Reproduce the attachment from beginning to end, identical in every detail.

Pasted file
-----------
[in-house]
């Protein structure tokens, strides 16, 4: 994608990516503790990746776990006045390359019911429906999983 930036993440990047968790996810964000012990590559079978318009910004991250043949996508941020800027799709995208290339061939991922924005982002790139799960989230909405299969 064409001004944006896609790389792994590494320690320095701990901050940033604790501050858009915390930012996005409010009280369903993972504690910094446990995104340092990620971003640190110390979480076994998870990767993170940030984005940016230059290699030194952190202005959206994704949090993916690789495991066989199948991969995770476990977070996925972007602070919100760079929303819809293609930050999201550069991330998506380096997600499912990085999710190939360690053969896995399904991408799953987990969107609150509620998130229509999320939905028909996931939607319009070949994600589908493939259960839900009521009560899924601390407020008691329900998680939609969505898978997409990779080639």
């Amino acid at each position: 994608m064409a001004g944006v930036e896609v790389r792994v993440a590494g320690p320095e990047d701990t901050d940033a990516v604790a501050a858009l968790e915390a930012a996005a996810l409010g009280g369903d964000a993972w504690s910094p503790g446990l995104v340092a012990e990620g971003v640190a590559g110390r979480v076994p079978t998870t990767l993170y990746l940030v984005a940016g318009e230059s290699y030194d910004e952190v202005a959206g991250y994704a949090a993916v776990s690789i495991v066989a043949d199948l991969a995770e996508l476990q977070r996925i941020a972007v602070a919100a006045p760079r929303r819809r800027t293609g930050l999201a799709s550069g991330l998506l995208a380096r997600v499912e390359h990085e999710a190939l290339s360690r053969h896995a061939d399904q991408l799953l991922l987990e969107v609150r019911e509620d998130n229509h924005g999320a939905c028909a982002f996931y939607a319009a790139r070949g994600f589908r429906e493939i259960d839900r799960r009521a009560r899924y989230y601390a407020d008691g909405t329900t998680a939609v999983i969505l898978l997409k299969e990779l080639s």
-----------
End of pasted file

[in-house]
């Protein structure tokens, strides 16, 4: 994608990516503790990746776990006045390359019911429906999983 930036993440990047968790996810964000012990590559079978318009910004991250043949996508941020800027799709995208290339061939991922924005982002790139799960989230909405299969 064409001004944006896609790389792994590494320690320095701990901050940033604790501050858009915390930012996005409010009280369903993972504690910094446990995104340092990620971003640190110390979480076994998870990767993170940030984005940016230059290699030194952190202005959206994704949090993916690789495991066989199948991969995770476990977070996925972007602070919100760079929303819809293609930050999201550069991330998506380096997600499912990085999710190939360690053969896995399904991408799953987990969107609150509620998130229509999320939905028909996931939607319009070949994600589908493939259960839900009521009560899924601390407020008691329900998680939609969505898978997409990779080639």
């Amino acid at each position: 994608m064409a001004g944006v930036e896609v790389r792994v993440a590494g320690p320095e990047d701990t901050d940033a990516v604790a501050a858009l968790e915390a930012a996005a996810l409010g009280g369903d964000a993972w504690s910094p503790g446990l995104v340092a012990e990620g971003v640190a590559g110390r979480v076994p079978t998870t990767l993170y990746l940030v984005a940016g318009e230059s290699y030194d910004e952190v202005a959206g991250y994704a949090a993916v776990s690789i495991v066989a043949d199948l991969a995770e996508l476990q977070r996925i941020a972007v602070a919100a006045p760079r929303r819809r800027t293609g930050l999201a799709s550069g991330l998506l995208a380096r997600v499912e390359h990085e999710a190939l290339s360690r053969h896995a061939d399904q991408l799953l991922l987990e969107v609150r019911e509620d998130n229509h924005g999320a939905c028909a982002f996931y939607a319009a790139r070949g994600f589908r429906e493939i259960d839900r799960r009521a009560r899924y989230y601390a407020d008691g909405t329900t998680a939609v999983i969505l898978l997409k299969e990779l080639s």